Still another U.S. Pat. issued in 1966, No. 3,285,408, approached the problem of providing a more dependable locking fit utilizing a frictional engagement. In this patent the horizontal constriction of Hostetler was moved completely out of the radius of the closed end and confined entirely to the cylindrical wall of the cap. Moreover the constriction was positioned completely around the circumference of the cap with no separations therein.

U.S. Pat. No. 3,399,803 claimed a locking capsule which shifted the emphasis from a frictional engage ment to the mating of an inwardly extending annular ring appropriately positioned in each of the cap and body portions. This in effect accomplished a mechanical locking of the cap and body when the body was fully telescoped into the cap in a fully closed position.

The mechanical locking capsule of U.S. Pat. No. 3,399,803 was elaborated upon in U.S. Pat. No. 3,508,678 in which two inwardly extending indents were provided in the cap between the open end and the inwardly extending annular ring claimed in said U.S. Pat. No. 3,399,803. A pre-locking feature was claimed which aided in preventing the separation of partially closed unfilled capsules.

U.S. Pat. No. 3,584,759 marked a return to a frictional engagement for achieving a locking fit between the cap atid'body portions of the capsule when the body was fully telescoped into the cap in a completely closed position.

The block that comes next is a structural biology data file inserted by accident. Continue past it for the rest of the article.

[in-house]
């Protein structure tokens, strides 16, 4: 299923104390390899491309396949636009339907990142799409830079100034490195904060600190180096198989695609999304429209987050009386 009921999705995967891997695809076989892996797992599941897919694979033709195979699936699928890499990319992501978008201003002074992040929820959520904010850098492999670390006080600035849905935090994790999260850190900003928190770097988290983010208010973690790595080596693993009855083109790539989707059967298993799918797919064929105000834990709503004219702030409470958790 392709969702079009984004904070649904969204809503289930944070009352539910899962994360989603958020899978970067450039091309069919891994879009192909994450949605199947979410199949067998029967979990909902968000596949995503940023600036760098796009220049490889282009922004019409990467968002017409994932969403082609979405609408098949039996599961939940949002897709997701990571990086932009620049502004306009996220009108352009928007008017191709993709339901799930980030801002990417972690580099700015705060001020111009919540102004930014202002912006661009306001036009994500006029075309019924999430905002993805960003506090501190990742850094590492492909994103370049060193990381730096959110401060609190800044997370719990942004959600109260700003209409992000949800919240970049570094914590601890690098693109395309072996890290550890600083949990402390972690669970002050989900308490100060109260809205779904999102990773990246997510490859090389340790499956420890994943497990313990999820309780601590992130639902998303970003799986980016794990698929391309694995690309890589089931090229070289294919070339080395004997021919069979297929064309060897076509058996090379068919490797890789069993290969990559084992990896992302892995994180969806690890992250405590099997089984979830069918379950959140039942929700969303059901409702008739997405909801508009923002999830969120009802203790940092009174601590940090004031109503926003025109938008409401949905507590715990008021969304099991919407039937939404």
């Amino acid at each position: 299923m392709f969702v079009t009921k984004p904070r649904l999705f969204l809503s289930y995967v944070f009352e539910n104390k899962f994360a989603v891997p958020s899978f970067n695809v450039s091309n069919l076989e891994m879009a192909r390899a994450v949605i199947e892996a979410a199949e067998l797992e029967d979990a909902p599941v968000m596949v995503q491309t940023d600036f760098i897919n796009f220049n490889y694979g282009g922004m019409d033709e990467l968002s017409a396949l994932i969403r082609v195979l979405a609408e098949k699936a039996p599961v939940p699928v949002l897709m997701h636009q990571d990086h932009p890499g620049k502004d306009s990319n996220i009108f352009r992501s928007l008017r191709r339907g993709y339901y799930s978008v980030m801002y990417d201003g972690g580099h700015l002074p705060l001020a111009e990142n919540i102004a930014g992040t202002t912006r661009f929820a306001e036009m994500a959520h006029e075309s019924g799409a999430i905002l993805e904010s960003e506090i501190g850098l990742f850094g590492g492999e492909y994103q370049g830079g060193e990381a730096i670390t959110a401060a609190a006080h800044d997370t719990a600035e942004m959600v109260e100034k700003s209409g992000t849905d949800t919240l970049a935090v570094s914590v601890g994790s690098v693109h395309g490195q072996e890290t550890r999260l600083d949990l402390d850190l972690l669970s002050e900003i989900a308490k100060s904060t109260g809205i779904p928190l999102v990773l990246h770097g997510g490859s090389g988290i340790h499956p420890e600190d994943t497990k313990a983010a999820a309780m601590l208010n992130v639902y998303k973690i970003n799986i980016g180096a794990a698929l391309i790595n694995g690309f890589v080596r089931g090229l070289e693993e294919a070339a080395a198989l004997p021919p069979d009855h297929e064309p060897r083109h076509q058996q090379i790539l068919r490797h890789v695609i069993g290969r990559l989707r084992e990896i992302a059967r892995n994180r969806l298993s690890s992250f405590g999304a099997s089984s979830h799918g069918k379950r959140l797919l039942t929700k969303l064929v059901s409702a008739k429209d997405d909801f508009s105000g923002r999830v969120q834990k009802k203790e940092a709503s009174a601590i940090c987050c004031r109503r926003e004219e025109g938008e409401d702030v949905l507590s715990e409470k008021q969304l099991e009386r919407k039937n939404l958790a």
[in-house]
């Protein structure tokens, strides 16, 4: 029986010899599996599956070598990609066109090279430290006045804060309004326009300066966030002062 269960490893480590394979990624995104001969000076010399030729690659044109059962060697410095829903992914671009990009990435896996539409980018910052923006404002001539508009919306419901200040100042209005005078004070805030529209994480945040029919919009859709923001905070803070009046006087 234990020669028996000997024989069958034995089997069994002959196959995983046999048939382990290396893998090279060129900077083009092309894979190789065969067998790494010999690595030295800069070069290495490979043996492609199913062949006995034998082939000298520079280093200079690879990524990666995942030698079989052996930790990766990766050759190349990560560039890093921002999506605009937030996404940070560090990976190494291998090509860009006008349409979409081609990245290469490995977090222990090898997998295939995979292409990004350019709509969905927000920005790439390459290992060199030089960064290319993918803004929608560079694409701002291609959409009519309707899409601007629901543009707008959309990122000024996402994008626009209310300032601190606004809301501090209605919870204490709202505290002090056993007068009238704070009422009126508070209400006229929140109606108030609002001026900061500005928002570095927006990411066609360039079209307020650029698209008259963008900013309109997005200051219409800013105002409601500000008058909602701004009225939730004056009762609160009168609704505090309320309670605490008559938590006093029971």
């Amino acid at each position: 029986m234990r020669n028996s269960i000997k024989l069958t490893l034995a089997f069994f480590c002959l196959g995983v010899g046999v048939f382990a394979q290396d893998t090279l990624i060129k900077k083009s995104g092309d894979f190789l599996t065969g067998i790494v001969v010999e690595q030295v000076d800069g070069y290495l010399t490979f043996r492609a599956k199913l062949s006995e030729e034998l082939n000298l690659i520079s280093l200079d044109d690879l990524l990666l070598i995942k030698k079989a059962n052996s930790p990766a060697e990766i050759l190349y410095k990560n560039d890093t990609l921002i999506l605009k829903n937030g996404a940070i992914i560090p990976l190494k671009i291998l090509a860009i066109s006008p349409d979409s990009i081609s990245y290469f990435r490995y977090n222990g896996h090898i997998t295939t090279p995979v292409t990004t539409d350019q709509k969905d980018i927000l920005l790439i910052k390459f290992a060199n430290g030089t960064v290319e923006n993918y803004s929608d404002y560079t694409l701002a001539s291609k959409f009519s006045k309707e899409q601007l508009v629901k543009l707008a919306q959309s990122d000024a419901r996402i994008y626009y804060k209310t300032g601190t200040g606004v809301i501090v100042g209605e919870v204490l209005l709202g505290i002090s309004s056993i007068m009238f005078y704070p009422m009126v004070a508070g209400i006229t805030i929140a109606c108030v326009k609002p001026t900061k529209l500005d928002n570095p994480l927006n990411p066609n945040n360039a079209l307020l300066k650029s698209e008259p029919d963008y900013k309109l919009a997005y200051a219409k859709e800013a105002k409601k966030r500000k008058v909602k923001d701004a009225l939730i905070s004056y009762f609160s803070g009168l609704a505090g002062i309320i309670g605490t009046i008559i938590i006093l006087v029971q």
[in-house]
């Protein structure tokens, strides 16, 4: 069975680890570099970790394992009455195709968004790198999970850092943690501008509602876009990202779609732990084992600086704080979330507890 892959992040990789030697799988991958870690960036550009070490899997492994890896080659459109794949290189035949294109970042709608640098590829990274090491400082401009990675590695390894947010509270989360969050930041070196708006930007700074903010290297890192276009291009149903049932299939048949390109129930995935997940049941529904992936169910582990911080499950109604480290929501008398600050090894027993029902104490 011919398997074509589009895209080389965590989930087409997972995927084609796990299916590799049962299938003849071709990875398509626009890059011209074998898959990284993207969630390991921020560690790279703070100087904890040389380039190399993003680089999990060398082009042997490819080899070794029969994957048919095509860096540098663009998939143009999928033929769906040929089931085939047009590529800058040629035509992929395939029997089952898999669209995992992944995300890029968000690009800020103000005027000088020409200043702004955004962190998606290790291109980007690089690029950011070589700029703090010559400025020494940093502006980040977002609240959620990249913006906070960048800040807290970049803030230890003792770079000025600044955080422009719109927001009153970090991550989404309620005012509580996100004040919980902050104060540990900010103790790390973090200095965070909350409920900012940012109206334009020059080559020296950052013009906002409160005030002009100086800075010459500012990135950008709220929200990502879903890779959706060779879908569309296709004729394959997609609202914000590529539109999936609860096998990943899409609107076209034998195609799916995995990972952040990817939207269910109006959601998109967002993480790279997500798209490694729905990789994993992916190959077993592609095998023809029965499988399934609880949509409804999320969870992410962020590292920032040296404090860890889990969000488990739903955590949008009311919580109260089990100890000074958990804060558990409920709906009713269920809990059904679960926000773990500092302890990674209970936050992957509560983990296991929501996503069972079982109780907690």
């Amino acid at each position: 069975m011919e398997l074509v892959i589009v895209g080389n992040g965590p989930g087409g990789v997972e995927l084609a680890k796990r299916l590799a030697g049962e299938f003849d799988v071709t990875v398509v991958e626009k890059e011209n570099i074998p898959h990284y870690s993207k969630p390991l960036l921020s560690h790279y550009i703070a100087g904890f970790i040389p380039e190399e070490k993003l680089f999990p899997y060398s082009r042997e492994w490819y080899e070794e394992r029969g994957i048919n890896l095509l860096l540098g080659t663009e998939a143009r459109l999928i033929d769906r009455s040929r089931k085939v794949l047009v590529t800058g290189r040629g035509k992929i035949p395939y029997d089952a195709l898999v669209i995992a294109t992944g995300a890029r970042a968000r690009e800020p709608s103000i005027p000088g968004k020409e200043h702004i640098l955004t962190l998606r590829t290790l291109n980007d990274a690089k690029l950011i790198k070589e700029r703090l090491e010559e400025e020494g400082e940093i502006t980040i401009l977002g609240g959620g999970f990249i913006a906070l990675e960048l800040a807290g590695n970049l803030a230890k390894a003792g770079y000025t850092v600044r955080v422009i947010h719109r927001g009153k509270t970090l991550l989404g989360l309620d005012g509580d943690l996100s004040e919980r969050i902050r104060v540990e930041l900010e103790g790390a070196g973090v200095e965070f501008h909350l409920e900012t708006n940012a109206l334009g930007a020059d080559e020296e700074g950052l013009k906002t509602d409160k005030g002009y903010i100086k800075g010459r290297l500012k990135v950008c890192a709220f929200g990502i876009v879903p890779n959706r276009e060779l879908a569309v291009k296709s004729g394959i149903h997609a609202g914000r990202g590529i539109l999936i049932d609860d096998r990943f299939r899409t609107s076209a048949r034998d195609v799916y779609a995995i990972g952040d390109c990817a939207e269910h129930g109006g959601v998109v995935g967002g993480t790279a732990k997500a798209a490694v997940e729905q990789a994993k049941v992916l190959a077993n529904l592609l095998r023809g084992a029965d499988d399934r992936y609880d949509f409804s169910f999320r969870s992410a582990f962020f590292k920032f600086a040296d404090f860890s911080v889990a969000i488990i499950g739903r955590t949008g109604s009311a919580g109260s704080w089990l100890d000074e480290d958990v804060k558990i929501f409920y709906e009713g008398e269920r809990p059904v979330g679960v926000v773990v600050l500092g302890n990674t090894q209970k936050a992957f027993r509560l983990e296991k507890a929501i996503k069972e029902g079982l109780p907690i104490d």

U.S. Pat. No. 3,664,495, issued May 23, l972,-continued the feature of obtaining a locking fit between the body and cap portions of a capsule by'a frictional engagement. To accomplish this feature, a pair of diametrically opposed indents were extended radially inwardly from the sides of the wall of the cap. These indentswere of sufficient depth to effect a significant reduction in the inside diameter of the cap at the lateral planein which, said indents were positioned, and of a sufficient area to'provide a substantial frictional area. Telescoping a conventional tapered body into such a cap results in an immediate contact between the outside diameter of the body and the inside surface of the indents establishing a frictional engagement. A frictional pre-locking feature is thus provided, and when the body is fully telescoped into the cap in a completely closed position the frictional engagement is maintained and stabilized.